‘One flew over the cuckoo’s nest’; Milos Forman’s 1975 movie is a tale of non-conformism… with a twist. 5*
Randle McMurphy (Jack Nicholson) is a sane guy who finds himself in tricky situations, the latest one being accused of statutory rape on a 15 year old; he tries to avoid the penance and is transferred to a mental institution to be evaluated. He finds it hard to conform to what he perceives as a flawed system, he injects his own personality in it and said system is brutal on him; he faces the authority figure – nurse Ratched – who is supposed to be here to help patients. It’s not by chance that Milos Forman chose to adapt Ken Kesey’s novel; born in Czechoslovakia, he often refers to communism as the Big Nurse (Forman never obtained permission from Kesey to use his novel, how very McMurphy style?). Rebellion against conformity, individuality; two central themes of this movie which are conveyed with great efficiency.
Pace variations, close-ups, intense performances, instances of deep staging (corridor shots) and dark cinematography help establish the reality of a 1960’s asylum. Switching from moments of temporary fun freedom (a boat trip with the “mental defective league”, an ‘enhanced’ Christmas party…) to depressive ‘1984 type’ authority, this movie does what it sets itself to do. It displays perfectly that a great idea is not necessarily applicable. However beautiful the core idea of communism may be, it never ends well… and Randle McMurphy gets the full journey.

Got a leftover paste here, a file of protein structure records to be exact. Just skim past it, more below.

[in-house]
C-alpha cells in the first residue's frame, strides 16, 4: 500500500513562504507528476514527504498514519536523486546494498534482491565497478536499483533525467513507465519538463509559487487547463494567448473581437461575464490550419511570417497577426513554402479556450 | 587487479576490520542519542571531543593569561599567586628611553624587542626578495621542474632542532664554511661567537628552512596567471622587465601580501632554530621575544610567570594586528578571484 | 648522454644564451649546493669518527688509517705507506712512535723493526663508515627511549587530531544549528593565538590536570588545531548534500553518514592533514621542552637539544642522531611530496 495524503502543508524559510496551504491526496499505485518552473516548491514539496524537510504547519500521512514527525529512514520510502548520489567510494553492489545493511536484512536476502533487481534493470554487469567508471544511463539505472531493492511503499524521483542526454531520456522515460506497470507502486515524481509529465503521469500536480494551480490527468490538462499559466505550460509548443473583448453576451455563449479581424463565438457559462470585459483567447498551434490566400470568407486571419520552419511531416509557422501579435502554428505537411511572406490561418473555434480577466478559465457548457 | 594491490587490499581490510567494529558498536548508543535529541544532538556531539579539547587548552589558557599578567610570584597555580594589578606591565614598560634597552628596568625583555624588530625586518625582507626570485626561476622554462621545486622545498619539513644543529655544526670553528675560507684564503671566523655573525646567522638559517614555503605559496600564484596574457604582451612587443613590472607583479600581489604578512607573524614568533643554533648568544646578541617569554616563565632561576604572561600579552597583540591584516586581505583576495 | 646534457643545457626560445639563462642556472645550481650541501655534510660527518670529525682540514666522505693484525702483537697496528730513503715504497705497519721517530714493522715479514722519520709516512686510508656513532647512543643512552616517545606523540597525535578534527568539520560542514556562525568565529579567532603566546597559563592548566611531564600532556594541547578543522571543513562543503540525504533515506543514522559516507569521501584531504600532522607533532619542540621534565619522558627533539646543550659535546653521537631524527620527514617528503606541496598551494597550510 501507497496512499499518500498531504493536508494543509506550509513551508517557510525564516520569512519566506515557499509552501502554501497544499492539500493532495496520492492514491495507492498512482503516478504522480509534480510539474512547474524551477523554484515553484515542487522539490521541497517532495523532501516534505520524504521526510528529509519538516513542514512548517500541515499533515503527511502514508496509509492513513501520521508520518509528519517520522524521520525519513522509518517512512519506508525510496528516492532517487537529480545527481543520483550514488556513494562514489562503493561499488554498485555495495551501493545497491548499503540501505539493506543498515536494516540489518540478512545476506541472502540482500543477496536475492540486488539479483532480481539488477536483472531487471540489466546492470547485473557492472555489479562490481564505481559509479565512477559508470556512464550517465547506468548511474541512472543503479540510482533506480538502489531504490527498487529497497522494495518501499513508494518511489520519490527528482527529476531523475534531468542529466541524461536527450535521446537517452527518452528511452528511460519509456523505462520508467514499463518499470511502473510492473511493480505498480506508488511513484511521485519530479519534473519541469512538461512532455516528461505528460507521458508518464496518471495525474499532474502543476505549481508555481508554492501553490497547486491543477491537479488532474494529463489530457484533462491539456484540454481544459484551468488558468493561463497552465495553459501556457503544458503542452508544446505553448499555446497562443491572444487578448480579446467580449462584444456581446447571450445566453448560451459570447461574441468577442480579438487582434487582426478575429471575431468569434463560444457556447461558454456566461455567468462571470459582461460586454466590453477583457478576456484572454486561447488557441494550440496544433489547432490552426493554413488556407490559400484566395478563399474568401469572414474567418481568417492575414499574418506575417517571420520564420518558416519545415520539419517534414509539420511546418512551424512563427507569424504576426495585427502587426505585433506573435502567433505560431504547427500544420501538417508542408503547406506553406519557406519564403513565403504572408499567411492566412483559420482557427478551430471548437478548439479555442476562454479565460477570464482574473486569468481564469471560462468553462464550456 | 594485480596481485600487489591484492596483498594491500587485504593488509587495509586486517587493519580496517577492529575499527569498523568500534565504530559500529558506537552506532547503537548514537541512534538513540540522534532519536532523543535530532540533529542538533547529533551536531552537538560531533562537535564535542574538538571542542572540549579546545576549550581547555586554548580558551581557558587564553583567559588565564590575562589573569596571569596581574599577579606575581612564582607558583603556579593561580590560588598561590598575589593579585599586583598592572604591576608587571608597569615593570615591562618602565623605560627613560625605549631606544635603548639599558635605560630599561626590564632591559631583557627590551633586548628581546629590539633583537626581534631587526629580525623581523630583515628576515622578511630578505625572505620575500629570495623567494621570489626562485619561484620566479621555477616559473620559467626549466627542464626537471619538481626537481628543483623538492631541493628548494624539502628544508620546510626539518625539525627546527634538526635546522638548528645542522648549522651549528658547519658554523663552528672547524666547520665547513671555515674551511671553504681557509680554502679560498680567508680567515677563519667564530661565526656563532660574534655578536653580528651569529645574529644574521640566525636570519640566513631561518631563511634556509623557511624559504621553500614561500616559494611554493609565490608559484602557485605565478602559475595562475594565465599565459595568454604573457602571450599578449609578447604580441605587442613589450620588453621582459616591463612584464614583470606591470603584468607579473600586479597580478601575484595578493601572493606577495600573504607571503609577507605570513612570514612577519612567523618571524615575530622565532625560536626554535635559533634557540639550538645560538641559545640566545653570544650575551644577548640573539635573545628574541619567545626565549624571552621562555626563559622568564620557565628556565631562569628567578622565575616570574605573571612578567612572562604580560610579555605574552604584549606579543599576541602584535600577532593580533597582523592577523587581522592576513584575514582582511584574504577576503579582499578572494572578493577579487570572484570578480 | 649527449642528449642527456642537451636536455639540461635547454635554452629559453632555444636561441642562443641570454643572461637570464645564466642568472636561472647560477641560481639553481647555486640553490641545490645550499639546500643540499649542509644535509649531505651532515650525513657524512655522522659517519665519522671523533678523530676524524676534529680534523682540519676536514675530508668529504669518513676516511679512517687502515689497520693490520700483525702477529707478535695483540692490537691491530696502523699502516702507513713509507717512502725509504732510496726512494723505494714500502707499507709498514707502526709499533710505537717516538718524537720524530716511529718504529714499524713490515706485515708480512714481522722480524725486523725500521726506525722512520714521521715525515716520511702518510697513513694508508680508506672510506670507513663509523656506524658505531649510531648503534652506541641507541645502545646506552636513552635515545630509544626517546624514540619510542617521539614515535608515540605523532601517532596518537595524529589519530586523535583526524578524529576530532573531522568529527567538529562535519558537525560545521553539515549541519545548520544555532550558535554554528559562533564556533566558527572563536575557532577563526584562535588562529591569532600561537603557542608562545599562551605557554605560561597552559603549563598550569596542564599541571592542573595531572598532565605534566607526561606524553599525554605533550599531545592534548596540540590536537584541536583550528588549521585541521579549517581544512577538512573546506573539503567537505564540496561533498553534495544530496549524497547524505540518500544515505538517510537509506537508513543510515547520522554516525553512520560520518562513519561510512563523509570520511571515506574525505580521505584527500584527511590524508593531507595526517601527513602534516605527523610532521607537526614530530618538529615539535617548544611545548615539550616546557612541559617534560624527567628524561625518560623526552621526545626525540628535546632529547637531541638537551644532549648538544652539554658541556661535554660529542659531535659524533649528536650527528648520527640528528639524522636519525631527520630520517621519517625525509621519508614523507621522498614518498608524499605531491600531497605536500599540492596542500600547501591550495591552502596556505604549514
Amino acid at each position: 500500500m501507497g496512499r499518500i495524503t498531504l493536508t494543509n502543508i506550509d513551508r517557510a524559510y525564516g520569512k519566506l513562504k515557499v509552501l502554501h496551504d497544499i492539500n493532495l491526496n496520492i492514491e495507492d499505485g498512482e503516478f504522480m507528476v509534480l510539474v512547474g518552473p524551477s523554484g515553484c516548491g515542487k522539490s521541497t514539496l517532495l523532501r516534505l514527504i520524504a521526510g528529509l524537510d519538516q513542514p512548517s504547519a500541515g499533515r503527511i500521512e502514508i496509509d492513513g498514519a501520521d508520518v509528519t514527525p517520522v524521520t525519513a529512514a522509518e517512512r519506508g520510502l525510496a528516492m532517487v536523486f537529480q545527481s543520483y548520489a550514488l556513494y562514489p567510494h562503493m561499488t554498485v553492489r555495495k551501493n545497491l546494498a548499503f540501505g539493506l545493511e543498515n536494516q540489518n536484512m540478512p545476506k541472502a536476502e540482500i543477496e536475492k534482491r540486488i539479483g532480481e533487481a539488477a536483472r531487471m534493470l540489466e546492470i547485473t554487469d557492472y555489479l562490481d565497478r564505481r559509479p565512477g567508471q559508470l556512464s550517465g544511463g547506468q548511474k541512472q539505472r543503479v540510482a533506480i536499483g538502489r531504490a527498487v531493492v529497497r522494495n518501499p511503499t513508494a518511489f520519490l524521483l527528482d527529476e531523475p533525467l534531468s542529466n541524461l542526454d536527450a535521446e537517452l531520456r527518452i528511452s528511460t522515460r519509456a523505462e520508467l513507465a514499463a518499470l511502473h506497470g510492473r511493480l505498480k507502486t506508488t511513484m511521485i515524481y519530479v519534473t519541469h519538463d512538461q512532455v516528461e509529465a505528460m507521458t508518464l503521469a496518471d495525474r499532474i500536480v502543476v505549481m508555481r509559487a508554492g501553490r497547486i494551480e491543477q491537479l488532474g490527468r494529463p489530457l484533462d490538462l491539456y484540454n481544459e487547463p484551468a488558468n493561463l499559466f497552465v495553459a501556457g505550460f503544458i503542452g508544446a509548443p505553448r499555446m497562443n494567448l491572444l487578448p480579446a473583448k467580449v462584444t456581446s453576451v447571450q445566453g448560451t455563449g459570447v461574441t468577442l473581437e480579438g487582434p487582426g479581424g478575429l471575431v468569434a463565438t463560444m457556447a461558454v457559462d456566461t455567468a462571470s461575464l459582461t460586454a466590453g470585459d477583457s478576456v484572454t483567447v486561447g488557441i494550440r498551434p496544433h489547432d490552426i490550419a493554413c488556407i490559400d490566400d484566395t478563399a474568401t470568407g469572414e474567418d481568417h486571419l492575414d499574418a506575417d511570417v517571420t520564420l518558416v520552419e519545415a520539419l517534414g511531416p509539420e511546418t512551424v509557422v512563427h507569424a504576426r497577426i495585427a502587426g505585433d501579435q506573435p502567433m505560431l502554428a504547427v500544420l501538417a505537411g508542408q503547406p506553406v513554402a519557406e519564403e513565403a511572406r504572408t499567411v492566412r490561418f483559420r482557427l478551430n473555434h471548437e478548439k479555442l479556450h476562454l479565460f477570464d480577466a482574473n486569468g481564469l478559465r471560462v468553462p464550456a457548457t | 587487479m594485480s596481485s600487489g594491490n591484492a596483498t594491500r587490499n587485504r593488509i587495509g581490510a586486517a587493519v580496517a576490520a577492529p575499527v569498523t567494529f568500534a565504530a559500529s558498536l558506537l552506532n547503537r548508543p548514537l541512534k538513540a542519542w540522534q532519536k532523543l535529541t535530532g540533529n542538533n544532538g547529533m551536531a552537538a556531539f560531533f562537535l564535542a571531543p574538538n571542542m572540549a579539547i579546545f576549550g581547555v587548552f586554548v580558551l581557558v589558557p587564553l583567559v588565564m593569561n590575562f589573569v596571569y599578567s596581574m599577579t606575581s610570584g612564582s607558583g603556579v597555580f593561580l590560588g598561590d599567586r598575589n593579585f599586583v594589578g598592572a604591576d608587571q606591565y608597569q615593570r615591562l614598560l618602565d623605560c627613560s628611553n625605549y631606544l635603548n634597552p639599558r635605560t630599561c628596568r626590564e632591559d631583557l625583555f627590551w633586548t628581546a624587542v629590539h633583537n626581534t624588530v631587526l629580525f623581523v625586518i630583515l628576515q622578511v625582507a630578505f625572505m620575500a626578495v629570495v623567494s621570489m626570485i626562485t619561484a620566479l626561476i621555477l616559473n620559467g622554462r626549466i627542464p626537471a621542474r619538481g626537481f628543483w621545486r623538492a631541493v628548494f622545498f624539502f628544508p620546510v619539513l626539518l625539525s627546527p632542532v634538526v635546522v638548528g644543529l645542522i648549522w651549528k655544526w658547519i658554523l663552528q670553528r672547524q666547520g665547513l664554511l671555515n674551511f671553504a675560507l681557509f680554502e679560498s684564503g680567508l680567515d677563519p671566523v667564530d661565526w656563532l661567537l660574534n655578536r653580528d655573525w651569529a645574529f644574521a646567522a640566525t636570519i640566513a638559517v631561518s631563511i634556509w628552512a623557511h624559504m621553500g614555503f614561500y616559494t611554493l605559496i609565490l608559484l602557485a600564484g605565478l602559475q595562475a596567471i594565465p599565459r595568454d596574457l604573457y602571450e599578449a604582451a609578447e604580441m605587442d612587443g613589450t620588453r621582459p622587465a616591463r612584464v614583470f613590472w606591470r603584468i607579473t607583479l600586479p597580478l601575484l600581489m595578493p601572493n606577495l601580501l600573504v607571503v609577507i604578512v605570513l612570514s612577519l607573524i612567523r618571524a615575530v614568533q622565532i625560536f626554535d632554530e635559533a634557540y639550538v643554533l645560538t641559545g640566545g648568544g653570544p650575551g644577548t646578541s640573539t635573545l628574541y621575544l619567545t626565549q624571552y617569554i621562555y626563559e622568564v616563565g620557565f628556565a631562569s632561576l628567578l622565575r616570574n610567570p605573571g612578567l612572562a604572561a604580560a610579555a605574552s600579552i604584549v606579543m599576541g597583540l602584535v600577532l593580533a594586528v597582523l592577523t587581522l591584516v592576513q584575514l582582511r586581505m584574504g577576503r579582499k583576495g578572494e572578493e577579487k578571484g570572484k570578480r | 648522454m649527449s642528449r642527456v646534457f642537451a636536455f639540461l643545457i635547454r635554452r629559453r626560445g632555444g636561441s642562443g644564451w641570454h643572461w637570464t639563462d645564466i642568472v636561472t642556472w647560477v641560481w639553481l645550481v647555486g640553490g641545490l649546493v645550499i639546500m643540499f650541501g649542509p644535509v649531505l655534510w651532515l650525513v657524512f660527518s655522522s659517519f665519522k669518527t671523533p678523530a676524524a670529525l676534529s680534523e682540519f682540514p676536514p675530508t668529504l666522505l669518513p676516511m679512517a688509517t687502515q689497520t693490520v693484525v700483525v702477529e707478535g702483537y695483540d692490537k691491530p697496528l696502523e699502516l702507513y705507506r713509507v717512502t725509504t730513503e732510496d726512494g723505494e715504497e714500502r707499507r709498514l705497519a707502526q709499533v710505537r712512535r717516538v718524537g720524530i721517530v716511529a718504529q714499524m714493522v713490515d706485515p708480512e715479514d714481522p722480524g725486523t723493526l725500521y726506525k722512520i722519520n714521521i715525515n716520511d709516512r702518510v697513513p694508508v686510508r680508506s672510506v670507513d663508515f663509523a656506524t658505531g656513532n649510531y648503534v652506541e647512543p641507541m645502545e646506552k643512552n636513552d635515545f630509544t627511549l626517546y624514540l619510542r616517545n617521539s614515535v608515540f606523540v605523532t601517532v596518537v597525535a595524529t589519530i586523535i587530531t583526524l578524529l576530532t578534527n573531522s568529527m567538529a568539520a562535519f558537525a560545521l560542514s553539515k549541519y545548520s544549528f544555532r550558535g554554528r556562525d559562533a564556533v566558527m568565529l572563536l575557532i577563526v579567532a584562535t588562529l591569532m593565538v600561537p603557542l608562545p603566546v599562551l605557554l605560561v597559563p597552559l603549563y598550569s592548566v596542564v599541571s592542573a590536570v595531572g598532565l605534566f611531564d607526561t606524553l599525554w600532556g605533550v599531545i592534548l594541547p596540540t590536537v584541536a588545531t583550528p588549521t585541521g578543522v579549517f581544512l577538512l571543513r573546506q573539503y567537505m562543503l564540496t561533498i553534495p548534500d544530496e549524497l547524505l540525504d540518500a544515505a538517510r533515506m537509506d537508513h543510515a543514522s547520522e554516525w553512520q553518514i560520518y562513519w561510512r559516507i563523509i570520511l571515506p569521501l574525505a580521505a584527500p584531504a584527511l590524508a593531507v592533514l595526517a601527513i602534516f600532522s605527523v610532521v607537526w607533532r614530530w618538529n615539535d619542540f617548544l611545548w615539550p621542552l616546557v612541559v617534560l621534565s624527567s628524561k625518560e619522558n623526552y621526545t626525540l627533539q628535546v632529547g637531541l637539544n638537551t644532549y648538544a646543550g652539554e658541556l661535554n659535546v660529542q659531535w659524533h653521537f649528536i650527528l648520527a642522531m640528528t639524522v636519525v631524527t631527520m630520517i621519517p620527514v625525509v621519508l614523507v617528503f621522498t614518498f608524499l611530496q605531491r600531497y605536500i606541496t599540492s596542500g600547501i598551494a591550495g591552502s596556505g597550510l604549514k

It takes some time to understand where the story is going thanks to a total lack of exposition – which is a great thing – and you don’t see it coming. It being what happens in the last 10 minutes.
Jack Nicholson’s range is quite impressive here, the life he injects into his character is remarkable and the Academy agreed with that; he received his very first Oscar for that role.
Louis Fletcher as Nurse Ratched does the job, you can’t like her, which is kind of the point.
Special mention to Brad Dourif’s Billy Bibbit who really looked like he was temporarily taken out of a real institution to ‘be in a movie’ just being his deranged self. Also to Will Sampson as Chief, who leaves a lasting impression without having more than 10 lines in 2 hours.
This is the movie you don’t want to miss to see that Dany DeVito had hair at some point.